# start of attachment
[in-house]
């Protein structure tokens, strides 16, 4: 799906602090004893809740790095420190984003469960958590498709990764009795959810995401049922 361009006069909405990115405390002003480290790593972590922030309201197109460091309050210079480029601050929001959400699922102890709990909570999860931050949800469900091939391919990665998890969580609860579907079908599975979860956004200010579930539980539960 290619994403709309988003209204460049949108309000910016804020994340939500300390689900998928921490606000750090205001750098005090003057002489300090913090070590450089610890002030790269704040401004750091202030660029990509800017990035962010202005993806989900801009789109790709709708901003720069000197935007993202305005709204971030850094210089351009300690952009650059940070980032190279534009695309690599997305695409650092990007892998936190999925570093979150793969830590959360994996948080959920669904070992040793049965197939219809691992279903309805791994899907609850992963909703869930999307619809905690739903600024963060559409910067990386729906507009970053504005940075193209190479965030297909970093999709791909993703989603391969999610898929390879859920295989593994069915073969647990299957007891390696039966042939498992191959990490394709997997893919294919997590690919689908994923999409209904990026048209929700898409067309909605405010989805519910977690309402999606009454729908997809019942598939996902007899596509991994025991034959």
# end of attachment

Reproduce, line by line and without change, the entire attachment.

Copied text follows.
[in-house]
């Protein structure tokens, strides 16, 4: 799906602090004893809740790095420190984003469960958590498709990764009795959810995401049922 361009006069909405990115405390002003480290790593972590922030309201197109460091309050210079480029601050929001959400699922102890709990909570999860931050949800469900091939391919990665998890969580609860579907079908599975979860956004200010579930539980539960 290619994403709309988003209204460049949108309000910016804020994340939500300390689900998928921490606000750090205001750098005090003057002489300090913090070590450089610890002030790269704040401004750091202030660029990509800017990035962010202005993806989900801009789109790709709708901003720069000197935007993202305005709204971030850094210089351009300690952009650059940070980032190279534009695309690599997305695409650092990007892998936190999925570093979150793969830590959360994996948080959920669904070992040793049965197939219809691992279903309805791994899907609850992963909703869930999307619809905690739903600024963060559409910067990386729906507009970053504005940075193209190479965030297909970093999709791909993703989603391969999610898929390879859920295989593994069915073969647990299957007891390696039966042939498992191959990490394709997997893919294919997590690919689908994923999409209904990026048209929700898409067309909605405010989805519910977690309402999606009454729908997809019942598939996902007899596509991994025991034959």